Oklahoma news anchor Julie Chin is opening up about her on-air "stroke".
On Wednesday, Chin spoke to the TODAY show about the event, which happened Saturday while she was anchoring a piece on NASA's recently postponed mission to the moon for KJRH in Tulsa.
Yet she soon realized it was actually something else.
"I wrote that little section, I knew what I was trying to say like the back of my hand, but it just obviously wouldn't come out of my mouth," Chin said Wednesday.
Oklahoma news anchor @JulieChin suffered the ‘beginnings of a stroke’ on live TV — but now, she’s feeling better and creating awareness about the early warning signs of a stroke. @SamBrockNBC has more on her story and she joins us live to talk about her experience. pic.twitter.com/nMyWfK807e
— TODAY (@TODAYshow) September 7, 2022
Thankfully, the news anchor's colleagues immediately recognized that Chin needed medical assistance and she was rapidly taken for medical care, she wrote in a Facebook post one day after the event.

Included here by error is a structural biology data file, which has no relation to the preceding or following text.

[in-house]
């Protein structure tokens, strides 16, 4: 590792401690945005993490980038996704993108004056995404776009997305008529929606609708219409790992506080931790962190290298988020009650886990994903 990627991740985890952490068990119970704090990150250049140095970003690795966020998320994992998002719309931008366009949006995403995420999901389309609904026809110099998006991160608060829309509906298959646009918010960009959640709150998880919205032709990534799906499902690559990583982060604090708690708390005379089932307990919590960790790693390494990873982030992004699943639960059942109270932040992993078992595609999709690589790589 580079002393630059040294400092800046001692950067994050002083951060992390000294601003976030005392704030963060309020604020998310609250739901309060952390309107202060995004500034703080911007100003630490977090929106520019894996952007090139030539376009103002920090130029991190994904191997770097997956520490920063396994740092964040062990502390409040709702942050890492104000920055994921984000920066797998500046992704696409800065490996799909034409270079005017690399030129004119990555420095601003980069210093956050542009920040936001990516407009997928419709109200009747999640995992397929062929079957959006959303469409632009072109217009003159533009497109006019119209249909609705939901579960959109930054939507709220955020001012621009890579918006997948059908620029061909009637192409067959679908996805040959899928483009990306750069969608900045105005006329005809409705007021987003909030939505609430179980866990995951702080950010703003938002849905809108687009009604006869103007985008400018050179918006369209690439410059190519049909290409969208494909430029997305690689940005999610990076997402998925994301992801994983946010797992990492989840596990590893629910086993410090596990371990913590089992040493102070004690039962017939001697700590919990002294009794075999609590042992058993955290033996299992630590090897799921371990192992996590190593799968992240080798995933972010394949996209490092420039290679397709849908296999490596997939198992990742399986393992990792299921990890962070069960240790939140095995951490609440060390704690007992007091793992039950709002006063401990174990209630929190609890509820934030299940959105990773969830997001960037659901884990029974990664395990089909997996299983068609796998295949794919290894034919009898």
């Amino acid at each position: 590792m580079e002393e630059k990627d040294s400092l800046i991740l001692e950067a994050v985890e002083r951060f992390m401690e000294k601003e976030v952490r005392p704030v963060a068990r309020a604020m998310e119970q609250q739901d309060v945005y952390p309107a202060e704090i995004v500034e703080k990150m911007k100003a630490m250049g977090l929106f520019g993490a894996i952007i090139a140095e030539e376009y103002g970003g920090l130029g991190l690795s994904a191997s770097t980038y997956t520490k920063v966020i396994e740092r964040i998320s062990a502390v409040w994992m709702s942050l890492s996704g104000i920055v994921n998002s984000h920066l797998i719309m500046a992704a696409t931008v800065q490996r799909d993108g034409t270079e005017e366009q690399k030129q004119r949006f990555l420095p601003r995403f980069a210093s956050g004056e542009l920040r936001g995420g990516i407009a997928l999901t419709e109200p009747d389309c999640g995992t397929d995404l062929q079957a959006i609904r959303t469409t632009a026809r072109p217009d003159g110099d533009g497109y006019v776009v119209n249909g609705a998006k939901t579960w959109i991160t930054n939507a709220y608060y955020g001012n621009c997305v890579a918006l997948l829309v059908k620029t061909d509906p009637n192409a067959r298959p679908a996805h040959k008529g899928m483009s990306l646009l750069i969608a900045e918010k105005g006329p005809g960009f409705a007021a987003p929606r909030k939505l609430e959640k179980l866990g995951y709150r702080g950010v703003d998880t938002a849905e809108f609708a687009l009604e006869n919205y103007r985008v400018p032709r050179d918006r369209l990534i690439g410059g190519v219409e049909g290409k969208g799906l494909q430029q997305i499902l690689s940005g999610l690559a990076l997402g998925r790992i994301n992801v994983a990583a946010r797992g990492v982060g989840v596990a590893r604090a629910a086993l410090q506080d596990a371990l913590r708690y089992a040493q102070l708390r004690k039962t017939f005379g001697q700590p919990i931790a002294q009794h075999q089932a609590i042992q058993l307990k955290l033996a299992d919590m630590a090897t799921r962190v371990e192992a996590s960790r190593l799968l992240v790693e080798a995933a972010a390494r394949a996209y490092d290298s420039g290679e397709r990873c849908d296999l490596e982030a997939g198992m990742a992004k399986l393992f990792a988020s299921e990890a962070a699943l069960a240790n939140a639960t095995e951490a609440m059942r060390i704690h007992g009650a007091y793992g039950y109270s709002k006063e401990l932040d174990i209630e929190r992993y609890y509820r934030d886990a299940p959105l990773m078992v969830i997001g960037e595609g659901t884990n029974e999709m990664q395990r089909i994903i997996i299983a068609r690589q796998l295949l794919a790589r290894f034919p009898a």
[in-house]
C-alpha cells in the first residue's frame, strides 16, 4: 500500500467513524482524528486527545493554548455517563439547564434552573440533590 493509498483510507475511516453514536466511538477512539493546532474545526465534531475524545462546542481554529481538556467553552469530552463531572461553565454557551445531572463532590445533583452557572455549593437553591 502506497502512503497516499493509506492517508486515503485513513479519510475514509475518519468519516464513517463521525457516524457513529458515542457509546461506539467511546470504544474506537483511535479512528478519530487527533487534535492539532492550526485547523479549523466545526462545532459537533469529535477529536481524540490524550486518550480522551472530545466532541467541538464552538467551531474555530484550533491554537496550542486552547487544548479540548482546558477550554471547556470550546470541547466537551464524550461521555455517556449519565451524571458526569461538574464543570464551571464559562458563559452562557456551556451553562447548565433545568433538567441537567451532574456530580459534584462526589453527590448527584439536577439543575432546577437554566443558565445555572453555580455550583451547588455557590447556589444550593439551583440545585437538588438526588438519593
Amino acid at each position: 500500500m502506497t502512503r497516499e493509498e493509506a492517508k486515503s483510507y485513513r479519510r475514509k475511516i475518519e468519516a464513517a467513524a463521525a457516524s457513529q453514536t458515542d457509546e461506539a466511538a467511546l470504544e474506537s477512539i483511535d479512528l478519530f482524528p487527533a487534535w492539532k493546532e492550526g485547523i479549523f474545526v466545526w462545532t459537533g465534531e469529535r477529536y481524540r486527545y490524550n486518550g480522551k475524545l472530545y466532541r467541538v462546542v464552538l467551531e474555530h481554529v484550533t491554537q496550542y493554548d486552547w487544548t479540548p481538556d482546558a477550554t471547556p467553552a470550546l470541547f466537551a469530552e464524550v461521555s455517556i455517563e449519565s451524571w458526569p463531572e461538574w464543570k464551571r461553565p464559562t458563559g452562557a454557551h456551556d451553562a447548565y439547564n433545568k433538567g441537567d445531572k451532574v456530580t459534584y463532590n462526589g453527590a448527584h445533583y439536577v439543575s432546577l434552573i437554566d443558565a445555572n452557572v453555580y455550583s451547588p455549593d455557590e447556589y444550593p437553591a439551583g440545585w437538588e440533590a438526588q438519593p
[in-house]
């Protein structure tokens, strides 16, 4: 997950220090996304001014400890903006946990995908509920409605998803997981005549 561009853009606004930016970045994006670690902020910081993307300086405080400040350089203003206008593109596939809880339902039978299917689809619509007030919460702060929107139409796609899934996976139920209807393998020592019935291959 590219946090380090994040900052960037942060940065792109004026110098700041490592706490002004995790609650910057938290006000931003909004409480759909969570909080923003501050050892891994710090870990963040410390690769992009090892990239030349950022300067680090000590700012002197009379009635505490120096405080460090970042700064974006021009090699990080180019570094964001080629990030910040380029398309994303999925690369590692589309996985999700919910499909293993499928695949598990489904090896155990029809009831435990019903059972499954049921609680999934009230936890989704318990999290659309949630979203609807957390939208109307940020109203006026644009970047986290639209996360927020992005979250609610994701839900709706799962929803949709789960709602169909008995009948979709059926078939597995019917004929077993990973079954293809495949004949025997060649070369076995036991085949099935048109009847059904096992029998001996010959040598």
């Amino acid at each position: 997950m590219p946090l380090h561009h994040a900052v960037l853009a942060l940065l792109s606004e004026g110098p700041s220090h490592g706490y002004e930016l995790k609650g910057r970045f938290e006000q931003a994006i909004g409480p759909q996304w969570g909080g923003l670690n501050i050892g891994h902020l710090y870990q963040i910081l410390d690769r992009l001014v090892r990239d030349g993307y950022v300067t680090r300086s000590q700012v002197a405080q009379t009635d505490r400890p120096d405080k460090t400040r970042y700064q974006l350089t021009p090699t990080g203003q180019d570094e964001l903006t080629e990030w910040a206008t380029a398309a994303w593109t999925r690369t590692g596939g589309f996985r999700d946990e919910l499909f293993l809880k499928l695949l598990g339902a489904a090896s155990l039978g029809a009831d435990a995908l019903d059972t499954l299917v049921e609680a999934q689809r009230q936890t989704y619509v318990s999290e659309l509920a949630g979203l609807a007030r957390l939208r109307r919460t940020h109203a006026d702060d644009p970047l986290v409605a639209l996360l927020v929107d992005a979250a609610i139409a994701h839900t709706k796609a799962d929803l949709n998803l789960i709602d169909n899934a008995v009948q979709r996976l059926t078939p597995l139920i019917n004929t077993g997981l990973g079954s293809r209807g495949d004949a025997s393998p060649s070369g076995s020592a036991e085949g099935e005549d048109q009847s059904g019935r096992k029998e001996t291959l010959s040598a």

Chin is now home from the hospital and told Guthrie and Kotb that the "initial test results came back great," but that doctors are still trying to determine why she experienced the episode.
"The doctors right now, they think maybe it was the beginnings of a stroke," Chin said. "They think maybe my body corrected itself, midway, so I didn't have a full stroke."
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Chin, who is in her 40s, told the TODAY hosts that she now hopes her story highlights the need for people to know the warning signs of a stroke and, more crucially, how to act when they arrive.
"TV news, like, there's nothing you can't handle," Chin added tongue-in-cheek about her medical emergency happening on live TV. "Well, I guess God got me on that one."